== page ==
Last night, at a Common Council meeting in City Hall, the council passed the city’s budget for 2004. However, due to the absence of $29,000 for purchasing wind power in the budget, Cohen said he intends to issue a line-item veto, restoring funding to investment in the renewable energy source. The Common Council will have until Nov. 20 to react to Cohen’s veto.
Ron Kamen, director of New York Operations for Community Energy, attended the meeting unannounced. At the meeting, he spoke to the Common Council to make his case.
‘If Not Now, Then When?’
“If not you, then who? If not now, then when?” Kamen asked, adding that there are environmental dangers posed by other energy sources, including oil, coal and nuclear power.
Community Energy is “the leading marketer-developer of wind-generated power in the market,” according to its website. Kamen suggested that wind power has a potential to generate up to 10,000 mega-watts of energy in New York state, but it needs communities to purchase early on to reassure investors.
“I recommend that we spend $29,000 [on wind energy],” Cohen said. Spending this amount would result in Ithaca getting approximately 20 percent of its power from that source.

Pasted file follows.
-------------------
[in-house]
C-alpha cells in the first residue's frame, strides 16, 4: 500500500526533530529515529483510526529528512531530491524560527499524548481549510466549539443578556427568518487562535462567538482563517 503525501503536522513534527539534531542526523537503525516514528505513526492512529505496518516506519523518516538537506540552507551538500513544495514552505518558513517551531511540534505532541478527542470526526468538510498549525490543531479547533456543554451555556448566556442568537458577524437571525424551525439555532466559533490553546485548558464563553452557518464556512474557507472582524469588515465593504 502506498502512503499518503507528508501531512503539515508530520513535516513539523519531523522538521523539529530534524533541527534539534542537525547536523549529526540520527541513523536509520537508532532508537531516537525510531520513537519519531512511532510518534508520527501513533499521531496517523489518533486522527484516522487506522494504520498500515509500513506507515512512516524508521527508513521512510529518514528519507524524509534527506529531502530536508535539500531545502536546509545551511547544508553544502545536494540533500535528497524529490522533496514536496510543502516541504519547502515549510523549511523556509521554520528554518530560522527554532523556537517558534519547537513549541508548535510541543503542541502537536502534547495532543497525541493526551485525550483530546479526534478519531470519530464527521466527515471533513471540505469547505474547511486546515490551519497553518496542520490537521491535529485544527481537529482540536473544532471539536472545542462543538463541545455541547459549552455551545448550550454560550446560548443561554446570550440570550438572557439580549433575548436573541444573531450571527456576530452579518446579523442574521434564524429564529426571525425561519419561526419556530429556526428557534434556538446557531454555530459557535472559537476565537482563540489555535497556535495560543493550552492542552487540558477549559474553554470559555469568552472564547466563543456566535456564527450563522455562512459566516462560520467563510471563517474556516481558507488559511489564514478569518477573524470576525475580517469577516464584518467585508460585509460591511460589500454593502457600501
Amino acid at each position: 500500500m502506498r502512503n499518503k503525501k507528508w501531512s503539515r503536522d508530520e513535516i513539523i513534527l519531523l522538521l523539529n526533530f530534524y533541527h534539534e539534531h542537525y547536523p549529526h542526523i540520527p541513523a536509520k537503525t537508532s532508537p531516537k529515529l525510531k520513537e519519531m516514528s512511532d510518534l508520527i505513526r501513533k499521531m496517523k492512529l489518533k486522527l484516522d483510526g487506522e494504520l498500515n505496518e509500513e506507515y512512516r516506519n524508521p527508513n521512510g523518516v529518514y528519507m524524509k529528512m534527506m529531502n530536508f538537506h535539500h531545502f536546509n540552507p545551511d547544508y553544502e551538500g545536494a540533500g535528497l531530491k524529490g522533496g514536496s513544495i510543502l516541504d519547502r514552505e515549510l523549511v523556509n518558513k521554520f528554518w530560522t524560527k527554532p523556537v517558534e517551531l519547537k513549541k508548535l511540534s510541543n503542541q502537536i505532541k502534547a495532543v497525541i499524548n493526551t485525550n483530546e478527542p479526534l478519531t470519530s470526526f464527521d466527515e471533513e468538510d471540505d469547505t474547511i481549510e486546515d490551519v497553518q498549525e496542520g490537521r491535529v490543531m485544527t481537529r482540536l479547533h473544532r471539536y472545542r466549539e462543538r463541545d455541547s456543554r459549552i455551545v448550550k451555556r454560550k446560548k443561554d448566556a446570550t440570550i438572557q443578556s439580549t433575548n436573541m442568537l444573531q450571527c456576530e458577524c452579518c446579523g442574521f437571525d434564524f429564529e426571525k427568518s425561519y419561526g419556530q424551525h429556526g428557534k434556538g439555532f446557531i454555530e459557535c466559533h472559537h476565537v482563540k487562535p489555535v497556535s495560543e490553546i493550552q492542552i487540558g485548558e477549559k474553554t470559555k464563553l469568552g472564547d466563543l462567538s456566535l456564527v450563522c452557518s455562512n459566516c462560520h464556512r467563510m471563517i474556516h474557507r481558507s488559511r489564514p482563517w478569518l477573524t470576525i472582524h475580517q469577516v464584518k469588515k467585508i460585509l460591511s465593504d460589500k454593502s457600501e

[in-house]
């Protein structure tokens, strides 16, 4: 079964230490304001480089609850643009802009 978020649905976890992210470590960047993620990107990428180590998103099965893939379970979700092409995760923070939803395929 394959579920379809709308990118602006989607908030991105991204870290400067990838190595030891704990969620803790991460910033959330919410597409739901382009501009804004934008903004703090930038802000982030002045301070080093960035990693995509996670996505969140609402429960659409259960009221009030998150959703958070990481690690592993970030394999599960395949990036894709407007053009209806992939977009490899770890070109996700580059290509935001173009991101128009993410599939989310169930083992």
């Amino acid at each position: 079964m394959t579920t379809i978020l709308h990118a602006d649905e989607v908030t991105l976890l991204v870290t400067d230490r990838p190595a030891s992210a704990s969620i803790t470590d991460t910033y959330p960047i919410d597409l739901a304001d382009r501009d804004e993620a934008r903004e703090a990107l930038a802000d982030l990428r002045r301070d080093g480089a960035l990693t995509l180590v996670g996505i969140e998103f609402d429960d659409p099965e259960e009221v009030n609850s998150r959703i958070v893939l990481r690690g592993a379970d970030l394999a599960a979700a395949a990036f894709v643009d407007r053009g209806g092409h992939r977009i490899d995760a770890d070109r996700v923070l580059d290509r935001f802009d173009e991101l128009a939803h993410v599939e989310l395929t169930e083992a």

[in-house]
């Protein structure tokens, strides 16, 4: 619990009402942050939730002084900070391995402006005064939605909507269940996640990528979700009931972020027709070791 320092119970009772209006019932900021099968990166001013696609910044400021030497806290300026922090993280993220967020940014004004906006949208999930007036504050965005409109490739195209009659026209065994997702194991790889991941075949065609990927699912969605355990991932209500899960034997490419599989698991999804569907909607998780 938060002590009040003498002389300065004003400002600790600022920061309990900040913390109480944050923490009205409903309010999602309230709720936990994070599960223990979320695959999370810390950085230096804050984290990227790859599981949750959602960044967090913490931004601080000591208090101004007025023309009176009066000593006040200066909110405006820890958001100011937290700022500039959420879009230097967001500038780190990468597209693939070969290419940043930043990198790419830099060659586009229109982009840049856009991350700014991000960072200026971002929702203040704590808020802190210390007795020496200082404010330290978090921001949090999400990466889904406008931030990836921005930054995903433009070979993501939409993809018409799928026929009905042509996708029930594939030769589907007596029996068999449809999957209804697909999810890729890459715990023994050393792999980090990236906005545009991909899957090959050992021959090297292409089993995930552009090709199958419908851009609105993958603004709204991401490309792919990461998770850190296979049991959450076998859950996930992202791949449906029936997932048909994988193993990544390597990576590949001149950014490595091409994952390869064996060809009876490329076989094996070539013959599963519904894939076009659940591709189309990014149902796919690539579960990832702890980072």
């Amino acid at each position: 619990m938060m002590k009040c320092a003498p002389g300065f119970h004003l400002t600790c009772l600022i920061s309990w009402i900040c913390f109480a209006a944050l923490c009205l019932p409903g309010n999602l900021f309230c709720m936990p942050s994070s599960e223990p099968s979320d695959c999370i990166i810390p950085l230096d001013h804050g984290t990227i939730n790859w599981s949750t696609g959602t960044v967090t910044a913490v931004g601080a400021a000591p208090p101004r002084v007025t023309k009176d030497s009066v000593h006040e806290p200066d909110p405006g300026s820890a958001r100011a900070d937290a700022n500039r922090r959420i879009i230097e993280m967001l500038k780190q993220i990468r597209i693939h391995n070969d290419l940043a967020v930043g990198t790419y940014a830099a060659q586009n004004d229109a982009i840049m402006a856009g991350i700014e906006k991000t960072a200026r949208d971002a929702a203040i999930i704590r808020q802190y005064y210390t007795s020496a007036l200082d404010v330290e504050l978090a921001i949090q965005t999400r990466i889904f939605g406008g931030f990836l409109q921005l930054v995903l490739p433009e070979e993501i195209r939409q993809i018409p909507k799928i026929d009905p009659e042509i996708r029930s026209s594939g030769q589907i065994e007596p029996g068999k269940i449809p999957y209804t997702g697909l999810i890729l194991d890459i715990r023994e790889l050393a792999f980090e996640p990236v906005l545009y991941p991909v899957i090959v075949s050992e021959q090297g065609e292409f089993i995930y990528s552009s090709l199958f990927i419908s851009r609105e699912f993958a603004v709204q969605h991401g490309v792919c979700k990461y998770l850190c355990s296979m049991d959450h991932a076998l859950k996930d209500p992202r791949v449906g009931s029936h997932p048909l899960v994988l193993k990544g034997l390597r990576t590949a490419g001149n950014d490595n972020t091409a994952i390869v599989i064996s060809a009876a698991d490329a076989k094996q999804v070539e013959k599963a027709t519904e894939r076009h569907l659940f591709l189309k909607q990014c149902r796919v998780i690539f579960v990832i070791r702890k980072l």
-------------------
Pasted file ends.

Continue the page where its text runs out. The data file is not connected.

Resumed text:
Not all members of the Common Council were enthusiastic about the tax increases that would result from this investment.
“I would like to [purchase wind power] by getting funds from some other place in the budget,” said Patricia Pryor (D-1st Ward).
Since the mayor expressed his intention to alter the total expenditures in the budget, the Common Council opted not to vote on increasing taxes until the budget is worked out. Adding wind power into the budget would cause property taxes to be higher than projected in the motion scheduled for last night — which had property tax raised to $12.7526 per $1,000 of taxable property, an increase of slightly more than nine percent.
This increase would not apply to Cornell, which accounts for a significant portion of the $2,215,719,400 worth of tax exempt property.
The taxes were initially proposed to be substantially higher, at 14.11 percent, but the Memorandum of Understanding between the University and the city allowed for the tax increase to be lower in the budget, while preventing virtually all layoffs.
Other items discussed during the meeting included the passage of a local law allowing tax exemption for capital improvements to residential buildings, the adoption of a public art plan for the city and a 50 percent increase in carousel fees to 75 cents.
Archived article by David Hillis